• Kitchen: While we rarely cook, this may be important to you if you’re staying long term, an avid cook, or hoping to save money in a pricier country by cooking at home. While we don’t always look for a kitchen, we do try to find accommodation with a mini fridge for leftover food and cold drinks.  
  • Laundry: We rarely use a washing machine in SE Asia, as its cheaper and more convenient to get your washing done by somebody else. In Europe, we brought our clothes to a laundromat and did it ourselves. For us, a laundry machine is not a must, but for you it might be important. 
  • Pool: This is very location specific. Villas in Bali with idyllic gardens and private pools could be a game changer on a hot summer day. 
  • Property Type: We usually leave this unchecked, as we’re open to staying in most accommodations such as private villas, apartments, studios, hotels, and guesthouses. Our ‘off-limits’ accommodation is tightly shared spaces such as hostels or shared homes. Hostels are listed on accommodation sites, so if we see the option to remove them from search results, we select this box. If you’re curious about different digital nomad housing types, our complete guide is coming soon!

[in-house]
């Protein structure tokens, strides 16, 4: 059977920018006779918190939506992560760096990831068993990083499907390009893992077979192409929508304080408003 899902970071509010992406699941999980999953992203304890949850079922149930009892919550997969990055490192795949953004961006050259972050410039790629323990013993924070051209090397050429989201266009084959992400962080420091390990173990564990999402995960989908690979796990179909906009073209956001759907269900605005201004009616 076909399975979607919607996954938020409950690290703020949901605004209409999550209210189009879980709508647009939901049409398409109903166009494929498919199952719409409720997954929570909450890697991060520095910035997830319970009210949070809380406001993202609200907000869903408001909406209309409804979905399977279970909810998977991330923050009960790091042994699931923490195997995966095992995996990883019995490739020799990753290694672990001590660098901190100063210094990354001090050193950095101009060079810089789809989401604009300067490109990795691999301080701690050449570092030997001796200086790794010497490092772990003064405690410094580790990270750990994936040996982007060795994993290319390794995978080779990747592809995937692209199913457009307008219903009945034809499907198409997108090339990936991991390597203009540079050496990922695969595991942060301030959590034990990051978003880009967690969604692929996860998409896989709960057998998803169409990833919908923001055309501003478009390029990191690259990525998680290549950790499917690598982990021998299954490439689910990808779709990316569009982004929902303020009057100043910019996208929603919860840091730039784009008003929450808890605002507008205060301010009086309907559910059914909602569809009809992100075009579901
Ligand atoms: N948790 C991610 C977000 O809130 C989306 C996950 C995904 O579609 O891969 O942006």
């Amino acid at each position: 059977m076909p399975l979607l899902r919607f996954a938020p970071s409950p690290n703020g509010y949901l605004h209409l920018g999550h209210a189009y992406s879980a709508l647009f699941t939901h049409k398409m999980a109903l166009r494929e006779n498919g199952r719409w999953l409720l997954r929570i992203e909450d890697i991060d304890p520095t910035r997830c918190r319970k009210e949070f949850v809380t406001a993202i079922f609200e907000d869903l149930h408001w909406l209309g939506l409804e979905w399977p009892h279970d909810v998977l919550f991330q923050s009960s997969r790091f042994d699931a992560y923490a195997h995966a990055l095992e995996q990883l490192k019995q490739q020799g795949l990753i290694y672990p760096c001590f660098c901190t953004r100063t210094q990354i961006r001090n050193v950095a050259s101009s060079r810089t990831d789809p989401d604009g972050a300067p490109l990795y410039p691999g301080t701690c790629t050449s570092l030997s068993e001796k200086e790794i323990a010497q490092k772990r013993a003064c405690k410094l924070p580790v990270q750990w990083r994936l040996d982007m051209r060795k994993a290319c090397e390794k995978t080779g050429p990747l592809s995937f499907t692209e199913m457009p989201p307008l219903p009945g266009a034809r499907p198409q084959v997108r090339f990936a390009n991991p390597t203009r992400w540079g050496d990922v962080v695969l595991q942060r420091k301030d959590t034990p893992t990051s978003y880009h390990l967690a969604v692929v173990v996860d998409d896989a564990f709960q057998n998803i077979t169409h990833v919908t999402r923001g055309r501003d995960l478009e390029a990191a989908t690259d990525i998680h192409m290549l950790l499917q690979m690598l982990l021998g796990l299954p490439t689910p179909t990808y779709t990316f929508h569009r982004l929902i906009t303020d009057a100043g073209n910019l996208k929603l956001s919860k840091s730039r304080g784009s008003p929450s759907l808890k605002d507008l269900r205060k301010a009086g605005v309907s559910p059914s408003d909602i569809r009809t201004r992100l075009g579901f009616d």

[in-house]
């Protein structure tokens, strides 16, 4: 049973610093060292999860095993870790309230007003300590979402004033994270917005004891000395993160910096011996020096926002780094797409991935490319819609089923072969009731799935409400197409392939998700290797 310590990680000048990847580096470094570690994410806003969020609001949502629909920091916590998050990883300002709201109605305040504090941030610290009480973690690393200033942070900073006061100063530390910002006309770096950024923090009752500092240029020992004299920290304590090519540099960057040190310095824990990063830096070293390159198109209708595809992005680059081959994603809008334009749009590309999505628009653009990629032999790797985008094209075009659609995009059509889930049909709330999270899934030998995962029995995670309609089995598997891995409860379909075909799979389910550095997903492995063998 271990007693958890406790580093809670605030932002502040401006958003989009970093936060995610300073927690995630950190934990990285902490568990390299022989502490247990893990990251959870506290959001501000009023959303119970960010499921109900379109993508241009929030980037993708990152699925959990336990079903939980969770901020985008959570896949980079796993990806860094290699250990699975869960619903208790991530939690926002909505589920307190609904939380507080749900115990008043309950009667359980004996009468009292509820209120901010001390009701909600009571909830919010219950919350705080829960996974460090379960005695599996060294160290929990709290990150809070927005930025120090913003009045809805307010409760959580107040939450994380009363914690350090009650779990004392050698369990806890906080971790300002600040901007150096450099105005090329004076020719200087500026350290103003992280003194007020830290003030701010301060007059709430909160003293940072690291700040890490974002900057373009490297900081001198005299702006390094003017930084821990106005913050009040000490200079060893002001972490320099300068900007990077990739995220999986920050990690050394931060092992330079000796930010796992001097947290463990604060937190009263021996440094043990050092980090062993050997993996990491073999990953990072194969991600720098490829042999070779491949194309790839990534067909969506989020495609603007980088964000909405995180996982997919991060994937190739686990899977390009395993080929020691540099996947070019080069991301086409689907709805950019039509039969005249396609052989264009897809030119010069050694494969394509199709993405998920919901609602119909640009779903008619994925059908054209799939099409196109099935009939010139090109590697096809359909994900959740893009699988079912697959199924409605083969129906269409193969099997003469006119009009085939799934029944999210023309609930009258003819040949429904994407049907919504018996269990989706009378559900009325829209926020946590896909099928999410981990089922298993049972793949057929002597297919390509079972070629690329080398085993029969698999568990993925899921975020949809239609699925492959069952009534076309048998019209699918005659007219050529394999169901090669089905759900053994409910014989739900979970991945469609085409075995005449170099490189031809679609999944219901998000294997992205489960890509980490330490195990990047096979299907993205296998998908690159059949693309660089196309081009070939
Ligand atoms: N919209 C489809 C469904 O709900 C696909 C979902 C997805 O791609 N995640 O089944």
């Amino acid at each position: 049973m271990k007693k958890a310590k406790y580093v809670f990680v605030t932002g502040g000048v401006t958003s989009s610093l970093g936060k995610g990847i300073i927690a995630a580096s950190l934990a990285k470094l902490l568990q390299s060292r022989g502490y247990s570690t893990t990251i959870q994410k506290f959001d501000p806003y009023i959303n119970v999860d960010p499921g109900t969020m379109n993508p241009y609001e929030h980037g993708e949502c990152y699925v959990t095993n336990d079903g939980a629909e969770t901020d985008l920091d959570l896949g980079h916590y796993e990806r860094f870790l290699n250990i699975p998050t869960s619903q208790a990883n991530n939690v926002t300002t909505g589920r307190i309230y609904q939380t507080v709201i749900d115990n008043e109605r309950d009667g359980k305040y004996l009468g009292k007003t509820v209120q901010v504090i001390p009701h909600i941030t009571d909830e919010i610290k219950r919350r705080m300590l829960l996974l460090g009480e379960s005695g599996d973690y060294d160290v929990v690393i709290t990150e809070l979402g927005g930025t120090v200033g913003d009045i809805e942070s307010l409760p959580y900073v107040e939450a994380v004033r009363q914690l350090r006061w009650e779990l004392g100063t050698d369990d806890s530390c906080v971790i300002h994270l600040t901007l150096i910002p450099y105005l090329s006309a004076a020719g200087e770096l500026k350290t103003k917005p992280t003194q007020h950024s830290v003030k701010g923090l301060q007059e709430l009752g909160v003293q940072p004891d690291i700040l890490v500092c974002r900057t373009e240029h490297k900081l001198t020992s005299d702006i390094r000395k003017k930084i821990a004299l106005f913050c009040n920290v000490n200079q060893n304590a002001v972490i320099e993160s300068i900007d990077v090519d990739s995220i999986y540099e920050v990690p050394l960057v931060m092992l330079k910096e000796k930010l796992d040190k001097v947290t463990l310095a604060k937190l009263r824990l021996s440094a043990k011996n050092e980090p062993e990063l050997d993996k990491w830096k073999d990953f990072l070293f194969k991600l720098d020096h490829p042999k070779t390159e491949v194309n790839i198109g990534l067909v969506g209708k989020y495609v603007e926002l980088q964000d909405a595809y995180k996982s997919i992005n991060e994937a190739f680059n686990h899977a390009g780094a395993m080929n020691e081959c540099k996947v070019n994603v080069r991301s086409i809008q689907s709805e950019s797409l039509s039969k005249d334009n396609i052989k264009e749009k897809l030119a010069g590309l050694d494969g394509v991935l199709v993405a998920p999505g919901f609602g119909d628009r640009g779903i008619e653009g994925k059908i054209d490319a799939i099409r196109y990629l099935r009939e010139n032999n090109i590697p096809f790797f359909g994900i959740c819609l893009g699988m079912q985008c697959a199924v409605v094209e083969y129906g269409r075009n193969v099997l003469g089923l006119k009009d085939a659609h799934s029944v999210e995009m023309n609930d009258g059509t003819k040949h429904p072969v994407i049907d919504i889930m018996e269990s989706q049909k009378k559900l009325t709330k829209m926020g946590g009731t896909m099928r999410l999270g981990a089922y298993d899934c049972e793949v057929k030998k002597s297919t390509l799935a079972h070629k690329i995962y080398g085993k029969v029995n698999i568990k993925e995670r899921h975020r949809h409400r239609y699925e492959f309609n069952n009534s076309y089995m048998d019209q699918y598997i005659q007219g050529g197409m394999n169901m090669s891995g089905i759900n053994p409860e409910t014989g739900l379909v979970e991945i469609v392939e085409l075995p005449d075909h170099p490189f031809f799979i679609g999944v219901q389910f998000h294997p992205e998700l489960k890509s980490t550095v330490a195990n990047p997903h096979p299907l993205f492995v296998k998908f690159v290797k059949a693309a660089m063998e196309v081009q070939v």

Can you believe this was Max's garden in a shared villa?

Number of Reviews

As you make your way through accommodation options, be mindful of the number of reviews per property. 

We tend to steer away from properties with little or no reviews, even if it’s newly listed. We’ll get into more details later regarding what we look for in reviews, but be mindful as you begin to narrow down your selection. 

At a minimum, we like to see at least 3-5 reviews, but basically, the more the better, and the more comfortable we are with considering that accommodation.

Another thing to note: take a peek at the last review date. Is it recent? 

Questions to Ask

Once you’ve selected a handful of places, you may want to reach out and ask a few questions before booking.

This is especially important if you’ve followed our steps for finding cheap accommodation and already found yourself in a WhatsApp dialogue with the property manager.